How to Deal With an Alcoholic Parent


Growing up in this type of atmosphere was very difficult for me because mom was a closet drinker and would go on binges that were awful. I would always be extremely embarrassed to bring friends over after school or on the weekends. Very rarely did I ever invite them to spend the night either. I just never knew what to expect.

I had an older sister who used to always try to give me advice. She no longer lived at home, but was in the same city. When ever things would get really out of hand at home because of one or both of my parents drinking alcohol, I would call my sister and she would have me spend the night at her house.

I will forever remember the challenges I had as a teenager growing up in a home filled with dysfunctional behavior. I really believe that many of the poor choices I personally made in life were due to not having the nurture as a child that we desperately need from our parent who is addicted.

Anyway this article below explains the frustrations that I dealt with very well.

Growing up I had to learn how to deal with not just one alcoholic parent but two. Below you will find an article that I was very much able to relate to in relation to this subject. Not only was my real dad a problem drinker but my mother suffered from the disease as well.

from wikiHow – The How to Manual That You Can Edit
Alcoholism is a chronic disease that makes a person’s body dependent upon alcohol. The person may be obsessed with alcohol and unable to control how much they consume, even though they know that their drinking is causing serious health, relationship, and financial problems.[1]
Alcoholism is a problem that spreads far and wide, and is one that affects people of all walks of life. Many families are affected each day by alcohol abuse. The problem often goes beyond just getting drunk – emotional abuse, money problems, and even physical abuse can contribute to alcoholism. Dealing with an alcoholic parent is never easy, but there are ways to cope.
This article assumes you’ve already determined that your parent is an alcoholic.

Steps

  1. Understand the causes of alcoholism. The most common cause is depression. It doesn’t happen very often that a person becomes an alcoholic without being depressed; moreover, drinking does nothing but make one even more depressed. The only difference between being depressed when sober and when drunk is that people forget about themselves and can lose control of their actions when drunk. At the very least, some actions can be blamed on losing control, so the person who drinks somehow eases a burden. It’s more difficult to deal with your problems when sober; when you’re drunk you can refuse responsibility for everything.
    • To help a parent deal with this, encourage your parent to talk about possible reasons for the depression that fuels it. Showing compassion is not the same thing as tolerating or enabling your parent.
  2. Realize that it is not your fault. Many alcoholic parents blame their children for their alcoholism. Even without having the finger pointed at you, it may feel like the fault is yours. It isn’t. Your parent is the one who chooses to drink, not you. Part of the allure of alcohol is that it does allow a person to become a bit more “Teflon-coated” — in other words, rather than taking blame on him or herself, alcohol lubricates the ability to level blame at others.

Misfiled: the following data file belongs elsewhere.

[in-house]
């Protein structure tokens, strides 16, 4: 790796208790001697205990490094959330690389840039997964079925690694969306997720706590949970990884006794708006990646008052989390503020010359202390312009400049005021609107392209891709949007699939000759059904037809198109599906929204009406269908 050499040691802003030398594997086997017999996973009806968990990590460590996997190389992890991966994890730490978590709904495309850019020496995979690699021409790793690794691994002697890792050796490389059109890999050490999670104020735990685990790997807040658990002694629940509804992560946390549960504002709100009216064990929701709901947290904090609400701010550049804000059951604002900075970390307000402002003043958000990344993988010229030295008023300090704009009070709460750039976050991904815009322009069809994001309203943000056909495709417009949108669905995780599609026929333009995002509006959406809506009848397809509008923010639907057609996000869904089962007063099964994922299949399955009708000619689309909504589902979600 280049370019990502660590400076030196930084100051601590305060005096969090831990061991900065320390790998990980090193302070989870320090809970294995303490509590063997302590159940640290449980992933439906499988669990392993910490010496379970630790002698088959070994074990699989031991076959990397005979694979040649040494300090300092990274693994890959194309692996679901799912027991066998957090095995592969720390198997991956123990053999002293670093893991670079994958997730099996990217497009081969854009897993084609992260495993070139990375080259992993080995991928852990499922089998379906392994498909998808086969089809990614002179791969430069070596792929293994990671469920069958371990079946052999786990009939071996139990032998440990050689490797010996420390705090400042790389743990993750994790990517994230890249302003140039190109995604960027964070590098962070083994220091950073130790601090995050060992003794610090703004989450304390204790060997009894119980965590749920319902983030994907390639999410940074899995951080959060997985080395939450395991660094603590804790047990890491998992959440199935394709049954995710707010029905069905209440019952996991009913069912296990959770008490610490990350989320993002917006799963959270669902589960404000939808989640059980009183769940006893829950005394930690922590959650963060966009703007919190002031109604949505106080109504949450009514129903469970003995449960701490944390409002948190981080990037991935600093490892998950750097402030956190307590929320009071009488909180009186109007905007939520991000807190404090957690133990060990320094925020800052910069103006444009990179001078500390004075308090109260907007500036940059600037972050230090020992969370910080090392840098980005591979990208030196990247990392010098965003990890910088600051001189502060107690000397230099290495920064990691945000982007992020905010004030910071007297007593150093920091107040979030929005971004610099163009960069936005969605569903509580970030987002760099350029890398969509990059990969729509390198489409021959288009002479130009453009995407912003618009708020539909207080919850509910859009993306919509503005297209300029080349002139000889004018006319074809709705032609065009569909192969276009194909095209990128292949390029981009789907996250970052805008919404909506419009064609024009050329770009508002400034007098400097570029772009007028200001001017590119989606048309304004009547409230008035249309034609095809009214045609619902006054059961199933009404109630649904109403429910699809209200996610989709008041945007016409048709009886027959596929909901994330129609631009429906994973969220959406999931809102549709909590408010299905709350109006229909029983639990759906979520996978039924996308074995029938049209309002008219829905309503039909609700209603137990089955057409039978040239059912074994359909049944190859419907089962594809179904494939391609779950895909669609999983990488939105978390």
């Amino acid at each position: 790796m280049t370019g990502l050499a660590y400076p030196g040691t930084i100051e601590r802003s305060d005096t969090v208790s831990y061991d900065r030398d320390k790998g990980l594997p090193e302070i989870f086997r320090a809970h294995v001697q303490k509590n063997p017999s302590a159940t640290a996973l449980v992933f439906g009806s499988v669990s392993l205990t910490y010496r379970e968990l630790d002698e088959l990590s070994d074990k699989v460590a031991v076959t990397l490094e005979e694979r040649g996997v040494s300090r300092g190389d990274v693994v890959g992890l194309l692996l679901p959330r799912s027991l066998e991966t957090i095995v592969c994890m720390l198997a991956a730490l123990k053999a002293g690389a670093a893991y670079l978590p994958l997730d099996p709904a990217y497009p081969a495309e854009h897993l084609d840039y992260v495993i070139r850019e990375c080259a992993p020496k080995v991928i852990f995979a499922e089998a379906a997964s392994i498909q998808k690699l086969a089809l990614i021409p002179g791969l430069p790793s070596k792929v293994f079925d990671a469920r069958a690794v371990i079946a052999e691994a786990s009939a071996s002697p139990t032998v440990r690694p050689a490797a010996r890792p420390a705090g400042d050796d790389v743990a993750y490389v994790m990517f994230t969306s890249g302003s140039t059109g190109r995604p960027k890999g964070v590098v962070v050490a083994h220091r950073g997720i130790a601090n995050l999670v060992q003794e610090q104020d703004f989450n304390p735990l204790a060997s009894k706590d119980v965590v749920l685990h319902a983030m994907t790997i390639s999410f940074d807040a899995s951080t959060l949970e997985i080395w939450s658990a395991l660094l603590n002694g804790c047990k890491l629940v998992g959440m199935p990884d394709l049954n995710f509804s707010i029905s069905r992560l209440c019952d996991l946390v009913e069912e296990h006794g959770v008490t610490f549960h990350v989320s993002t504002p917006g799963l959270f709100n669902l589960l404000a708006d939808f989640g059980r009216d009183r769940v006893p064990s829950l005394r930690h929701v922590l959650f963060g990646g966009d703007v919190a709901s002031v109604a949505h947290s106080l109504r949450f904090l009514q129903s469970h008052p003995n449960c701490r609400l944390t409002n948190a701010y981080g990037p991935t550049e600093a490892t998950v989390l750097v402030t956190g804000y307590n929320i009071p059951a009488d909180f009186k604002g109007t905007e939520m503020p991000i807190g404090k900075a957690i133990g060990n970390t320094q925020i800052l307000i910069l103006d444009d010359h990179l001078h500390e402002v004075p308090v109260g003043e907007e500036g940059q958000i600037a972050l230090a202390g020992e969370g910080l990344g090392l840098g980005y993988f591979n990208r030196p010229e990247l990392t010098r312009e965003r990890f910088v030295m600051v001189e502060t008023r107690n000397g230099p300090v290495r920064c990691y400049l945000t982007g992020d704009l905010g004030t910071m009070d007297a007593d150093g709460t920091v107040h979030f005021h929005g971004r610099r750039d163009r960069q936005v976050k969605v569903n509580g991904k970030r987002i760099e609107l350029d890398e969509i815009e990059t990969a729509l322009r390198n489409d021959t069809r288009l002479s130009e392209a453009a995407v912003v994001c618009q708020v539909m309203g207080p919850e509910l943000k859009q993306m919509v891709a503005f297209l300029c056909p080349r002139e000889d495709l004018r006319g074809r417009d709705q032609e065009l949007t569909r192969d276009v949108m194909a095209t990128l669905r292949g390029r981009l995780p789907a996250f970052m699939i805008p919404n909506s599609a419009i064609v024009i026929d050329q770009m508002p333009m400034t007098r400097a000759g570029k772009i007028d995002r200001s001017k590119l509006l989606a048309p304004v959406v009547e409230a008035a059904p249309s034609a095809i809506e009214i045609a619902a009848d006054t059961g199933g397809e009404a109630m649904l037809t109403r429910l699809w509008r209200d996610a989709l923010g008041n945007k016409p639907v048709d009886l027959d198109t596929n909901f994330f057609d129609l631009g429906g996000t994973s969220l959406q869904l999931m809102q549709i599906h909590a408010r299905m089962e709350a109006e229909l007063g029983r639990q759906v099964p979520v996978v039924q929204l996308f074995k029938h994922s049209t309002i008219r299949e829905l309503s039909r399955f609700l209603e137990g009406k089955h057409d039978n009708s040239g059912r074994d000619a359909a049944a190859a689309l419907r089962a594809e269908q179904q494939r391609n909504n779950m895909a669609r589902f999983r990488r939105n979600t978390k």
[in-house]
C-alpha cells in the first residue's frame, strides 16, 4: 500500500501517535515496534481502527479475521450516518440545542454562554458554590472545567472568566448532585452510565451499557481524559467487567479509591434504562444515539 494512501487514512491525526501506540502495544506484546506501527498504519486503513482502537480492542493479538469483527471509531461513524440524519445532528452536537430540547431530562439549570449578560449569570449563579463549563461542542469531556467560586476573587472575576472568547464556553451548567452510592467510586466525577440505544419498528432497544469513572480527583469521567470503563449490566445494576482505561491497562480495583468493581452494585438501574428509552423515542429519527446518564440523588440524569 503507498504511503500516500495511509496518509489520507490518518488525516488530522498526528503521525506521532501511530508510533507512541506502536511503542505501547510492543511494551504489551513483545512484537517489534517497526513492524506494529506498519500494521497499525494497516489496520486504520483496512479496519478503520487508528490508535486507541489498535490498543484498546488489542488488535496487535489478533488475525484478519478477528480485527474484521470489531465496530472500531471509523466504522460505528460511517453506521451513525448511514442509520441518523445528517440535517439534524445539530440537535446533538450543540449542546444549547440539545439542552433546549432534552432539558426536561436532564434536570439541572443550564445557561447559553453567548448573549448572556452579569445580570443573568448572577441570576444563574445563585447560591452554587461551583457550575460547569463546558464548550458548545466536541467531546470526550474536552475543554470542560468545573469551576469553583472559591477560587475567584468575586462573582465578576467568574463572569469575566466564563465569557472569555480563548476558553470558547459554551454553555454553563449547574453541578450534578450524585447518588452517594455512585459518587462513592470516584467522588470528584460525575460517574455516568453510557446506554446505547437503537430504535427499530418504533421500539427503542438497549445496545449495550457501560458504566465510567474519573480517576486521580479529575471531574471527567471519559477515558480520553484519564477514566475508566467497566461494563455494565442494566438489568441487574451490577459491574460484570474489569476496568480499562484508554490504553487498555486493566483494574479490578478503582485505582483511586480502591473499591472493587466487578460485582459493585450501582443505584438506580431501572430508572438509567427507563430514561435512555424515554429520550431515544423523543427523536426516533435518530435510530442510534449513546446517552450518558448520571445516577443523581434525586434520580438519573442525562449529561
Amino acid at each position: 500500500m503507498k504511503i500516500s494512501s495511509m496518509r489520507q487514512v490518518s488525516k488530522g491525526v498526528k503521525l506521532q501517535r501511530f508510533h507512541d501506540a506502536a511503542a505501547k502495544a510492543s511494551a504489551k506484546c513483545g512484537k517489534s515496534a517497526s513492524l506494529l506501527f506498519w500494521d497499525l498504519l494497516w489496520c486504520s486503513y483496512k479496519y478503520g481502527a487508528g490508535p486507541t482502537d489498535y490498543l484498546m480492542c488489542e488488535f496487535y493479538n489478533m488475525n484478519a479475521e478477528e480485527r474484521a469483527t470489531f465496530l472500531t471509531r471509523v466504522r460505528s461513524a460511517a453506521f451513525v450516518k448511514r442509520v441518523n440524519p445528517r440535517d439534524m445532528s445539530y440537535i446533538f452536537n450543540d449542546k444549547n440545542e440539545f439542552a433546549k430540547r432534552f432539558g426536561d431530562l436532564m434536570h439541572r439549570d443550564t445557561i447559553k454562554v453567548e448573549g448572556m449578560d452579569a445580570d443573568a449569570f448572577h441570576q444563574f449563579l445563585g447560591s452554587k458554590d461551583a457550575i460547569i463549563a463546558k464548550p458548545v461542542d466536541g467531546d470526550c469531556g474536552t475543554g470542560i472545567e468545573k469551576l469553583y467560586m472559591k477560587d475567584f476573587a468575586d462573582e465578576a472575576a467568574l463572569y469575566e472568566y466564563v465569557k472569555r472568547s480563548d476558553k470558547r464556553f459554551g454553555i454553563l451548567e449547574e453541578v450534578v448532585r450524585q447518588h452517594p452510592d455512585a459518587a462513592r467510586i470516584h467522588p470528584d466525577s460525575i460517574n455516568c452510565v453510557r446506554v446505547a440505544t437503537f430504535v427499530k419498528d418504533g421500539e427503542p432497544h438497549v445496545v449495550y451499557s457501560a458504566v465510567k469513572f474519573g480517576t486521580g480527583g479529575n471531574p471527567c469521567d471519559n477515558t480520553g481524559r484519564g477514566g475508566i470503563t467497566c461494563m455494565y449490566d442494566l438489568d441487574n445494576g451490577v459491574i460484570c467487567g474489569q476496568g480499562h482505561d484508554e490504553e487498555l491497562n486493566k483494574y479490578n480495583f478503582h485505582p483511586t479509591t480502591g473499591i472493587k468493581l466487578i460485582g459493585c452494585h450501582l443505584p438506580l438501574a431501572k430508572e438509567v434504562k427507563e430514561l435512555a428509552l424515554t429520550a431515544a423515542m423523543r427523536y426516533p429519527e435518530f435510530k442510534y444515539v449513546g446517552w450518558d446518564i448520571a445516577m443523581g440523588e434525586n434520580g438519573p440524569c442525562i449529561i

3. Let your feelings out. Get a journal and write down everything you feel. Or, if you’re afraid your parent will find it, get an on-line journal and make it private. Clearing your history will help minimize the chances of getting caught. Journalling may help you put your feelings into words. Finding ways to express your feelings will help you process and deal with them, whereas bottling them up inside will simply create a pressure-cooker type situation — and when you blow, it may be spectacular. That’s not desirable. Instead, try to deal with things in smaller, daily bits.
  4. Don’t depend on your parent or trust what s/he says s/he will do unless your parent has proven that you can depend on him/her. For example, if you’re going out somewhere, make sure you have a backup plan in case your parent gets drunk and can’t pick you up.
  5. Avoid arguing with a drunk parent. A heated argument with a drunk parent is one you will rarely win. In addition, your parent may not even remember the argument the next day, though s/he might remember that they were mad at you.
  6. Do things that will take your mind off of the situation at home. Go out with your friends often and have fun. Joining a sports team, reading, and drawing are also good activities that will help you escape when you need a break. There is not much you can do to control your own situation at home, so staying when you can with reliable friends who care about you will help you feel more stable and in control of your own life.
  7. Try talking to your parent when s/he is sober. Sit your parent down and discuss how his/her alcoholism makes you feel. You will probably not be able to convince your parent to stop drinking completely, but you can at least encourage less drinking.